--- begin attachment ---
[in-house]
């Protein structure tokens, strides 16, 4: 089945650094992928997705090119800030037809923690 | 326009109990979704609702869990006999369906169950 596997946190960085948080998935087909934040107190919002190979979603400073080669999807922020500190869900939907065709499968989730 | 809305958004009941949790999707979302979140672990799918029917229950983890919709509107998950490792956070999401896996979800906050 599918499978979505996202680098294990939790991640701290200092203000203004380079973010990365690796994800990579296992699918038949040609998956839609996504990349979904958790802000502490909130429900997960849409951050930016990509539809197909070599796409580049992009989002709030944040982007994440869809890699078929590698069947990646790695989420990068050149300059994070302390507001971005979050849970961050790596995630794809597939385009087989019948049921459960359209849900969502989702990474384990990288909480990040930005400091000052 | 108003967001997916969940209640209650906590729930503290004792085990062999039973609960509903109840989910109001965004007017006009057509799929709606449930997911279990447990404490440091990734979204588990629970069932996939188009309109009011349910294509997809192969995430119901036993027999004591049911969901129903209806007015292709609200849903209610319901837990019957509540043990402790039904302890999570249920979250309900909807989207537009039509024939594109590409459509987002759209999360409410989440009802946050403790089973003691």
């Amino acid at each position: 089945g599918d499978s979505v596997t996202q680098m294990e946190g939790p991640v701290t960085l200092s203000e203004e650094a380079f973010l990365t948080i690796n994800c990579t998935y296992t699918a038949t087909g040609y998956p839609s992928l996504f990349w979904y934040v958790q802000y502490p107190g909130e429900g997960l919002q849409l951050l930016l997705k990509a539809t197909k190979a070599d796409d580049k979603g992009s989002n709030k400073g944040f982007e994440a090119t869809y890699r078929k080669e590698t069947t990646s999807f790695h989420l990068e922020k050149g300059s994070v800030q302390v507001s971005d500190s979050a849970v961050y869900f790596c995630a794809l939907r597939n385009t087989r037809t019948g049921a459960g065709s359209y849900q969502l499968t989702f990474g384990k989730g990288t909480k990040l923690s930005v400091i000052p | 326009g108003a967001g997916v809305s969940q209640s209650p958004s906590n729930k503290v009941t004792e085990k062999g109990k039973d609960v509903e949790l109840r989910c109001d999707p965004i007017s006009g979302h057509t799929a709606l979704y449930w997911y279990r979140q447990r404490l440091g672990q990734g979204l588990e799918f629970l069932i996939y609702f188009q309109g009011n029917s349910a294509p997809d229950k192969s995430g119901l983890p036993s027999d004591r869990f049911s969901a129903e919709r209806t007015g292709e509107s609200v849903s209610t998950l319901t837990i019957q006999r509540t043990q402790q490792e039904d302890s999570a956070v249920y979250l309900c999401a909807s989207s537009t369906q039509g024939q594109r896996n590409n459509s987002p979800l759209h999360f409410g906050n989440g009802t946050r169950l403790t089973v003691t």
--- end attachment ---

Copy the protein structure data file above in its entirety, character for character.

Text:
[in-house]
């Protein structure tokens, strides 16, 4: 089945650094992928997705090119800030037809923690 | 326009109990979704609702869990006999369906169950 596997946190960085948080998935087909934040107190919002190979979603400073080669999807922020500190869900939907065709499968989730 | 809305958004009941949790999707979302979140672990799918029917229950983890919709509107998950490792956070999401896996979800906050 599918499978979505996202680098294990939790991640701290200092203000203004380079973010990365690796994800990579296992699918038949040609998956839609996504990349979904958790802000502490909130429900997960849409951050930016990509539809197909070599796409580049992009989002709030944040982007994440869809890699078929590698069947990646790695989420990068050149300059994070302390507001971005979050849970961050790596995630794809597939385009087989019948049921459960359209849900969502989702990474384990990288909480990040930005400091000052 | 108003967001997916969940209640209650906590729930503290004792085990062999039973609960509903109840989910109001965004007017006009057509799929709606449930997911279990447990404490440091990734979204588990629970069932996939188009309109009011349910294509997809192969995430119901036993027999004591049911969901129903209806007015292709609200849903209610319901837990019957509540043990402790039904302890999570249920979250309900909807989207537009039509024939594109590409459509987002759209999360409410989440009802946050403790089973003691």
């Amino acid at each position: 089945g599918d499978s979505v596997t996202q680098m294990e946190g939790p991640v701290t960085l200092s203000e203004e650094a380079f973010l990365t948080i690796n994800c990579t998935y296992t699918a038949t087909g040609y998956p839609s992928l996504f990349w979904y934040v958790q802000y502490p107190g909130e429900g997960l919002q849409l951050l930016l997705k990509a539809t197909k190979a070599d796409d580049k979603g992009s989002n709030k400073g944040f982007e994440a090119t869809y890699r078929k080669e590698t069947t990646s999807f790695h989420l990068e922020k050149g300059s994070v800030q302390v507001s971005d500190s979050a849970v961050y869900f790596c995630a794809l939907r597939n385009t087989r037809t019948g049921a459960g065709s359209y849900q969502l499968t989702f990474g384990k989730g990288t909480k990040l923690s930005v400091i000052p | 326009g108003a967001g997916v809305s969940q209640s209650p958004s906590n729930k503290v009941t004792e085990k062999g109990k039973d609960v509903e949790l109840r989910c109001d999707p965004i007017s006009g979302h057509t799929a709606l979704y449930w997911y279990r979140q447990r404490l440091g672990q990734g979204l588990e799918f629970l069932i996939y609702f188009q309109g009011n029917s349910a294509p997809d229950k192969s995430g119901l983890p036993s027999d004591r869990f049911s969901a129903e919709r209806t007015g292709e509107s609200v849903s209610t998950l319901t837990i019957q006999r509540t043990q402790q490792e039904d302890s999570a956070v249920y979250l309900c999401a909807s989207s537009t369906q039509g024939q594109r896996n590409n459509s987002p979800l759209h999360f409410g906050n989440g009802t946050r169950l403790t089973v003691t």